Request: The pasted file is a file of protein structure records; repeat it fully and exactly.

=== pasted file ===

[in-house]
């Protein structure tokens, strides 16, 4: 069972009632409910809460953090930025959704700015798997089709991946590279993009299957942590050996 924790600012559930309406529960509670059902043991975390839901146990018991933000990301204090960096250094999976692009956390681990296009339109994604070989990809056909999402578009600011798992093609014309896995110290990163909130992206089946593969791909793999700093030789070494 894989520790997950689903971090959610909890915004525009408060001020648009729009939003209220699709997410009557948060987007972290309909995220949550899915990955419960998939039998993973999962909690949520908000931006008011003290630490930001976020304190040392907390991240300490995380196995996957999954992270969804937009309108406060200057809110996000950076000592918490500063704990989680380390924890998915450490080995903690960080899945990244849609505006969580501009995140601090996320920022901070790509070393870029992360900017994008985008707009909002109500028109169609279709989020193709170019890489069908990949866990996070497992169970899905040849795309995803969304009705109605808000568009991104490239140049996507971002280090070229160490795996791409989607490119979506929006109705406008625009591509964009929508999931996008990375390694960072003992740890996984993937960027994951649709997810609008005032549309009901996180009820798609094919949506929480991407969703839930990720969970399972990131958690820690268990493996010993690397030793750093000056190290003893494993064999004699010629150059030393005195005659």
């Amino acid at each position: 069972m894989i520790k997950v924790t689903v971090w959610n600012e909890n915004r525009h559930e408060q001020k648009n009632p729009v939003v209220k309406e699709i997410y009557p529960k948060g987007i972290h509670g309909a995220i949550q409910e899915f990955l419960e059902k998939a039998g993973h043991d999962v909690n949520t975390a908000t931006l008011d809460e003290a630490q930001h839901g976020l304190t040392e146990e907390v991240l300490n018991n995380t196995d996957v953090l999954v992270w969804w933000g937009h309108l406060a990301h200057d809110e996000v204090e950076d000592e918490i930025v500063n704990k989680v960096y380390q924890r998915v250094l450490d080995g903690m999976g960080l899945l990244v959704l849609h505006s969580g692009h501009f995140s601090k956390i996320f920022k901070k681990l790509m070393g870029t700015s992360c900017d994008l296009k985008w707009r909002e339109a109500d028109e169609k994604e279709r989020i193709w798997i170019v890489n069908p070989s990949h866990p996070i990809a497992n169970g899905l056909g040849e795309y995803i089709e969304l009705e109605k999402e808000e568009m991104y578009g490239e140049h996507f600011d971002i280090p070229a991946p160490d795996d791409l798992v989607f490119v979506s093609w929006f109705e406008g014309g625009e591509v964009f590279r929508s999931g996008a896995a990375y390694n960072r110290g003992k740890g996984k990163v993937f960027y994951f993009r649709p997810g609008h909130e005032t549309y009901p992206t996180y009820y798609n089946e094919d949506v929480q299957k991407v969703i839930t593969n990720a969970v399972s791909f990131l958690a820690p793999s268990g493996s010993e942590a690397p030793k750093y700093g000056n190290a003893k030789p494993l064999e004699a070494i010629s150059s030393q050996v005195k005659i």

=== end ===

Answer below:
[in-house]
């Protein structure tokens, strides 16, 4: 069972009632409910809460953090930025959704700015798997089709991946590279993009299957942590050996 924790600012559930309406529960509670059902043991975390839901146990018991933000990301204090960096250094999976692009956390681990296009339109994604070989990809056909999402578009600011798992093609014309896995110290990163909130992206089946593969791909793999700093030789070494 894989520790997950689903971090959610909890915004525009408060001020648009729009939003209220699709997410009557948060987007972290309909995220949550899915990955419960998939039998993973999962909690949520908000931006008011003290630490930001976020304190040392907390991240300490995380196995996957999954992270969804937009309108406060200057809110996000950076000592918490500063704990989680380390924890998915450490080995903690960080899945990244849609505006969580501009995140601090996320920022901070790509070393870029992360900017994008985008707009909002109500028109169609279709989020193709170019890489069908990949866990996070497992169970899905040849795309995803969304009705109605808000568009991104490239140049996507971002280090070229160490795996791409989607490119979506929006109705406008625009591509964009929508999931996008990375390694960072003992740890996984993937960027994951649709997810609008005032549309009901996180009820798609094919949506929480991407969703839930990720969970399972990131958690820690268990493996010993690397030793750093000056190290003893494993064999004699010629150059030393005195005659």
């Amino acid at each position: 069972m894989i520790k997950v924790t689903v971090w959610n600012e909890n915004r525009h559930e408060q001020k648009n009632p729009v939003v209220k309406e699709i997410y009557p529960k948060g987007i972290h509670g309909a995220i949550q409910e899915f990955l419960e059902k998939a039998g993973h043991d999962v909690n949520t975390a908000t931006l008011d809460e003290a630490q930001h839901g976020l304190t040392e146990e907390v991240l300490n018991n995380t196995d996957v953090l999954v992270w969804w933000g937009h309108l406060a990301h200057d809110e996000v204090e950076d000592e918490i930025v500063n704990k989680v960096y380390q924890r998915v250094l450490d080995g903690m999976g960080l899945l990244v959704l849609h505006s969580g692009h501009f995140s601090k956390i996320f920022k901070k681990l790509m070393g870029t700015s992360c900017d994008l296009k985008w707009r909002e339109a109500d028109e169609k994604e279709r989020i193709w798997i170019v890489n069908p070989s990949h866990p996070i990809a497992n169970g899905l056909g040849e795309y995803i089709e969304l009705e109605k999402e808000e568009m991104y578009g490239e140049h996507f600011d971002i280090p070229a991946p160490d795996d791409l798992v989607f490119v979506s093609w929006f109705e406008g014309g625009e591509v964009f590279r929508s999931g996008a896995a990375y390694n960072r110290g003992k740890g996984k990163v993937f960027y994951f993009r649709p997810g609008h909130e005032t549309y009901p992206t996180y009820y798609n089946e094919d949506v929480q299957k991407v969703i839930t593969n990720a969970v399972s791909f990131l958690a820690p793999s268990g493996s010993e942590a690397p030793k750093y700093g000056n190290a003893k030789p494993l064999e004699a070494i010629s150059s030393q050996v005195k005659i």